According to people with knowledge of the matter, the Federal Trade Commission is conducting a preliminary investigation of soft drink companies to determine whether their pricing practices in the soft drink market segment violate the price discrimination prohibitions of the Robinson-Patman Act (the “RPA”). Section 2(a) of the RPA makes it unlawful for a supplier to discriminate in price between competing resellers of “commodities of like grade and quality” when the effect of such discrimination is to injure competition.

Enacted in 1936, the purpose of the RPA was to prevent suppliers from granting lower prices to high volume competitors to the detriment of small businesses. Although initially enforced by the FTC, the RPA has been criticized as a special interest law that, while benefitting small businesses, actually had the effect of increasing prices thereby harming consumers. The Department of Justice announced in 1977 that it would stop enforcing the law. Although the FTC never made a similar announcement, its last enforcement action was a March 2020 Settlement with spice supplier McCormick & Co. Private litigation has continued under the RPA.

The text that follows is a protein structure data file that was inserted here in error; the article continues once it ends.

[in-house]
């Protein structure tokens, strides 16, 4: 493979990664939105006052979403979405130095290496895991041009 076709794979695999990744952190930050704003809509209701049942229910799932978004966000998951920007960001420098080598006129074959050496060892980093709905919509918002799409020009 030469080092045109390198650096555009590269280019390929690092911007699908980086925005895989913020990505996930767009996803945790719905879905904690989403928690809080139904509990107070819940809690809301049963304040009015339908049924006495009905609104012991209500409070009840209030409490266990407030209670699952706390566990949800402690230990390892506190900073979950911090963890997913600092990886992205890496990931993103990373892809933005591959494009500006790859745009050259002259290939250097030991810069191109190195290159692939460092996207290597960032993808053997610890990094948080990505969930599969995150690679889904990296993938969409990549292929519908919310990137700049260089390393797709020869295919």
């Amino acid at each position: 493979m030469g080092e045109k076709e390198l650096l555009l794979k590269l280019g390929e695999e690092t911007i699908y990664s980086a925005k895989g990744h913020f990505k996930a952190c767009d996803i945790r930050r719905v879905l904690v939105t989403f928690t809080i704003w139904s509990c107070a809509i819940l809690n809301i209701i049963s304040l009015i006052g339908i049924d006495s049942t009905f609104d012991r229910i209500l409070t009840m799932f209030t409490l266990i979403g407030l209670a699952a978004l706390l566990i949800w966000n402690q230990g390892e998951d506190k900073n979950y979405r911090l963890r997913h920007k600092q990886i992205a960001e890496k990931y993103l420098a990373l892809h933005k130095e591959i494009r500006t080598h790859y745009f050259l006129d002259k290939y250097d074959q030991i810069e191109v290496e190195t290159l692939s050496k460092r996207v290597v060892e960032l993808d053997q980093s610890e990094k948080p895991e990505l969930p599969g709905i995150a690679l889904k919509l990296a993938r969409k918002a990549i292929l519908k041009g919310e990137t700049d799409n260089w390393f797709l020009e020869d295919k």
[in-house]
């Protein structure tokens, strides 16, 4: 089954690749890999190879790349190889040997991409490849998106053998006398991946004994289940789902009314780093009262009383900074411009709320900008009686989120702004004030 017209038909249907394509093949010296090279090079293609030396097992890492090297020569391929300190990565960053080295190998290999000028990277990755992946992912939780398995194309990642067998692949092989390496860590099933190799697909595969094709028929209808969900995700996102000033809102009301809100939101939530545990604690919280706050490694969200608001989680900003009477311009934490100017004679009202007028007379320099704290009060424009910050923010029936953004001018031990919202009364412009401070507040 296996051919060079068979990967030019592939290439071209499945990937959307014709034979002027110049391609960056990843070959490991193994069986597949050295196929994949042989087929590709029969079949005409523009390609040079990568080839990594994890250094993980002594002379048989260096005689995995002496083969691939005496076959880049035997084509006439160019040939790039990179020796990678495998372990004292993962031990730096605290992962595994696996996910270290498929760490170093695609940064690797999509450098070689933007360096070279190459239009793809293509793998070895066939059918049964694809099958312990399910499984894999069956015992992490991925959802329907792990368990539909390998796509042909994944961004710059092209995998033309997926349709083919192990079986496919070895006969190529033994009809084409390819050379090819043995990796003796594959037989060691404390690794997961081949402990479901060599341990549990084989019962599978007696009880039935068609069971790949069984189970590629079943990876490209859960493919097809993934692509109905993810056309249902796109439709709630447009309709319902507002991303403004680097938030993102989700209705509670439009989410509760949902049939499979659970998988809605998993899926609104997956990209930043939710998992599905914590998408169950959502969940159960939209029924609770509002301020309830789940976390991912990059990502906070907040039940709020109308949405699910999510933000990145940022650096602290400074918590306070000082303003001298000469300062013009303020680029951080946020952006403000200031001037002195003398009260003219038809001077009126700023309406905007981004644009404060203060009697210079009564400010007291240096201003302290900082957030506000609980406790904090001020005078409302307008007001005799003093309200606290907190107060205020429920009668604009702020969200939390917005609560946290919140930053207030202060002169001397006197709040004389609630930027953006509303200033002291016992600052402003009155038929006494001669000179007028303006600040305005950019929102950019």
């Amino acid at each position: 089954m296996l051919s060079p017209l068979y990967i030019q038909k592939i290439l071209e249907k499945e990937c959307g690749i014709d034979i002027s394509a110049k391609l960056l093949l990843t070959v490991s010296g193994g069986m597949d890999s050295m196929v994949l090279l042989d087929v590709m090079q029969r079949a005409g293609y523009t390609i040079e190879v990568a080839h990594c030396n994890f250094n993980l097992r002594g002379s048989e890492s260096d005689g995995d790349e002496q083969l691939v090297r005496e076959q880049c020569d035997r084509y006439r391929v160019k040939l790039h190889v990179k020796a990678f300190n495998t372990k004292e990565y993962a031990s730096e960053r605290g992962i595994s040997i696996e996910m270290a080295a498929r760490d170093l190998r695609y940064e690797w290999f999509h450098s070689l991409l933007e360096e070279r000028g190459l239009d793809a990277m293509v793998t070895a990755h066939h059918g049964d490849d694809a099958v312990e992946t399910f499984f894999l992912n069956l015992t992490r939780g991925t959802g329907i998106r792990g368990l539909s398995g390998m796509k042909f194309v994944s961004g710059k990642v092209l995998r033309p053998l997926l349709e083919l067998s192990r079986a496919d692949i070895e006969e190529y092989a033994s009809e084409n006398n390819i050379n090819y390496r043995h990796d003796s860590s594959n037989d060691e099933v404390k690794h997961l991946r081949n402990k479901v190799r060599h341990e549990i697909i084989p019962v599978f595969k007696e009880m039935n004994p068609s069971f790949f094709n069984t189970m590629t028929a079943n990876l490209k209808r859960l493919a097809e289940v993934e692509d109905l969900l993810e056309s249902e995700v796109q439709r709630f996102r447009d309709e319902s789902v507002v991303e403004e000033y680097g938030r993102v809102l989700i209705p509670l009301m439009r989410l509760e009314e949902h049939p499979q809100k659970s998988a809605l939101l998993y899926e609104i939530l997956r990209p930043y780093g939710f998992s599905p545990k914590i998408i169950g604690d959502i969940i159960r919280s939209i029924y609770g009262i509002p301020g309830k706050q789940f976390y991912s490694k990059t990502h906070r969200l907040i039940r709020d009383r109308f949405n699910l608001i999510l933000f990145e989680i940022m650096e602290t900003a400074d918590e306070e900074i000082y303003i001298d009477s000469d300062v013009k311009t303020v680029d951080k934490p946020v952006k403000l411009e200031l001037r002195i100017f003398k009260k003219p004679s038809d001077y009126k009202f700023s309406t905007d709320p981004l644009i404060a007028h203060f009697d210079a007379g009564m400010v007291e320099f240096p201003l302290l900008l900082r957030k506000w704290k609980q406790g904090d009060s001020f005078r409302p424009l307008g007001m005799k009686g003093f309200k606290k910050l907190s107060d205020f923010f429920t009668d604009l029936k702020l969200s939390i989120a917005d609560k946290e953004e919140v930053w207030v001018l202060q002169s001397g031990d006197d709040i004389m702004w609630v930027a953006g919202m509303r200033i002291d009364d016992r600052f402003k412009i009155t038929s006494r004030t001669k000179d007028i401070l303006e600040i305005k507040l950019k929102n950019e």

Reinvigoration of the RPA has been advocated by FTC Chair Lina Kahn and new Commissioner Alvaro Bedoya. Commissioner Bedoya has asserted that there is a direct correlation between a lack of RPA enforcement and higher prices in rural areas and to lower income consumers.

The investigation is in its early stages, but it is another example of the antitrust agencies’ warning that they will use all of the tools available to them to vigorously enforce the antitrust laws. And while the soft drink market is a logical and tempting target for an RPA probe in view of the similarity of the products, many other sectors of the economy could be future targets of future investigations.